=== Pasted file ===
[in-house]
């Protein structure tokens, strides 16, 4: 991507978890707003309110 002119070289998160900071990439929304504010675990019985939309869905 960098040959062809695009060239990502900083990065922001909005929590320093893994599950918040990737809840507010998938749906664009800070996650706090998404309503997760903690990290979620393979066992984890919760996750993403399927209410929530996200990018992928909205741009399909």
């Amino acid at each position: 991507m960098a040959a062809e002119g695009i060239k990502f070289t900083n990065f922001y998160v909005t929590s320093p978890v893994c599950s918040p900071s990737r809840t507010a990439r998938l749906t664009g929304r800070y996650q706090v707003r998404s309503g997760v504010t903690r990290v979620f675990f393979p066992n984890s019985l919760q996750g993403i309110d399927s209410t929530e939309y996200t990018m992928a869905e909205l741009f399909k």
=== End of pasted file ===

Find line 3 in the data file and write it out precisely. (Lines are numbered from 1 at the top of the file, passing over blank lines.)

């Amino acid at each position: 991507m960098a040959a062809e002119g695009i060239k990502f070289t900083n990065f922001y998160v909005t929590s320093p978890v893994c599950s918040p900071s990737r809840t507010a990439r998938l749906t664009g929304r800070y996650q706090v707003r998404s309503g997760v504010t903690r990290v979620f675990f393979p066992n984890s019985l919760q996750g993403i309110d399927s209410t929530e939309y996200t990018m992928a869905e909205l741009f399909k």